We chose five different materials that represent the most hazardous and likely types of ground cover to be found when using Enola Gaye Smoke Grenades. For each type of material two experiments were conducted; each being performed on pre-dried materials.
Experiment 1: A Wire Pull™ smoke grenade WP40 was functioned and placed directly on top of the dried material and left to function fully; the results were observed and noted.
Experiment 2: A Wire Pull™ smoke grenade WP40 was functioned and placed directly on top of the dried material; additional dried material was then placed on top of the device completely covering it. The device was left to function fully; the results were observed and noted.
Experiment 1: The straw visually dried out and charred slightly but did not ignite.
Experiment 2: The straw visually dried and then caught fire at approximately 1 minute through the burn time.

Pine Needles, Pine Cones and Twigs
Experiment 1: There was a small amount of blackening of the material but no sign of ignition.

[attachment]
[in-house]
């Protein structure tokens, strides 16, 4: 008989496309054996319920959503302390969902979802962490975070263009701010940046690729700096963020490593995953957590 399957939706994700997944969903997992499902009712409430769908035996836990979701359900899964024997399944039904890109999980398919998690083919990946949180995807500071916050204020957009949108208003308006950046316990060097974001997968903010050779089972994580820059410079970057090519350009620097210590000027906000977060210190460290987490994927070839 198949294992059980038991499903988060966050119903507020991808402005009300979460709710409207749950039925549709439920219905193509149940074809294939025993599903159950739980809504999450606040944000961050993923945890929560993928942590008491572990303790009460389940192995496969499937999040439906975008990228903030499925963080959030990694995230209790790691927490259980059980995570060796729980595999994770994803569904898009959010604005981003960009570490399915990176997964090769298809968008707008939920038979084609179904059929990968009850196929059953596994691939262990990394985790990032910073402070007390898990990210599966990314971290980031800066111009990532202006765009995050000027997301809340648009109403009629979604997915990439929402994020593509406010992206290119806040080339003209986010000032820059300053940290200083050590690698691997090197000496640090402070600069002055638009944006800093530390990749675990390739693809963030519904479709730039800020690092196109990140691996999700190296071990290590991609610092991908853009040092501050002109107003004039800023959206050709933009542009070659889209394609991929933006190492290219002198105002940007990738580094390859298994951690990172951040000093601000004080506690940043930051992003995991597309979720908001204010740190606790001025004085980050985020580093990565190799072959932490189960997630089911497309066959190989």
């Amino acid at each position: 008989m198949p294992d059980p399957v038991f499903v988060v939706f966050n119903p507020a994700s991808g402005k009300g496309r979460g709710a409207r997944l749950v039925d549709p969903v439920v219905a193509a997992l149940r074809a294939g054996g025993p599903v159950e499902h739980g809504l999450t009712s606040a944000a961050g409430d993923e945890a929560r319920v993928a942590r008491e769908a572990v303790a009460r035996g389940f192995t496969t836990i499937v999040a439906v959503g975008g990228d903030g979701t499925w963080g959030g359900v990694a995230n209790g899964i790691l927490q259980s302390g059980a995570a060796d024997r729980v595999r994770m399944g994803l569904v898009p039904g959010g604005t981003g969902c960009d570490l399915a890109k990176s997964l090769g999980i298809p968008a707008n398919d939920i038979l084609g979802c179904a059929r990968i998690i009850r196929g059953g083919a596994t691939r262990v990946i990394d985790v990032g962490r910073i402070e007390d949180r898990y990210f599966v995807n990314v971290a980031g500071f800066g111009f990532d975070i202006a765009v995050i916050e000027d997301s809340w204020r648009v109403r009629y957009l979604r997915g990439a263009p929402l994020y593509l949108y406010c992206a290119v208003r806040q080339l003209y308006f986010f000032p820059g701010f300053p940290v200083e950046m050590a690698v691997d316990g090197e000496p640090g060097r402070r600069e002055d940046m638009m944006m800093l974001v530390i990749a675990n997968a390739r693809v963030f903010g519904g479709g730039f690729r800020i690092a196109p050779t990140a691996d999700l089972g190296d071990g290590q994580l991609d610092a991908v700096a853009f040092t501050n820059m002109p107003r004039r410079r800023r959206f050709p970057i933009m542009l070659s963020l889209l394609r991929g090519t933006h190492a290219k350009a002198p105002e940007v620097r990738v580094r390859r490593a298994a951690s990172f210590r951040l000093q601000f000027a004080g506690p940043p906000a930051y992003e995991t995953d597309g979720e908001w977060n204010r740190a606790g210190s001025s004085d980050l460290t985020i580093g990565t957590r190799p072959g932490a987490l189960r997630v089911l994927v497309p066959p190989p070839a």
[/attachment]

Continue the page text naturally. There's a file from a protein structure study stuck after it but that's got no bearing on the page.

Experiment 2: The pine needles were left smouldering slightly when the smoke grenade had extinguished .
Dried Leaves
Experiment 1: The leaves dried and became crispy, yellow dye deposited on the leaves and areas of blackening were observed, there was no sign of ignition.
Experiment 2: The leaves caught fire at approximately 22 seconds through the burn time.
Dried  Ferns / Bracken
Experiment 1: Some purple dye from the grenade deposited on to the bracken darkening / blackening it but no sign of ignition.
Experiment 2: The Bracken caught fire at approximately 40 seconds through the burn time.
Shredded Office Paper
Experiment 1: The paper charred and went to ash but no fire was started.

Experiment 2: The results from Experiment 1 were so conclusive experiment 2 was not run as a fire seemed inevitable.
For the materials chosen in all cases apart from shredded paper, only charring or further drying of the material occurred when the Wire Pull Smoke Grenade landed on top of the material and functioned with no material on top of it. In all cases where the Wire Pull™ grenade was covered by the dried material, a fire was started.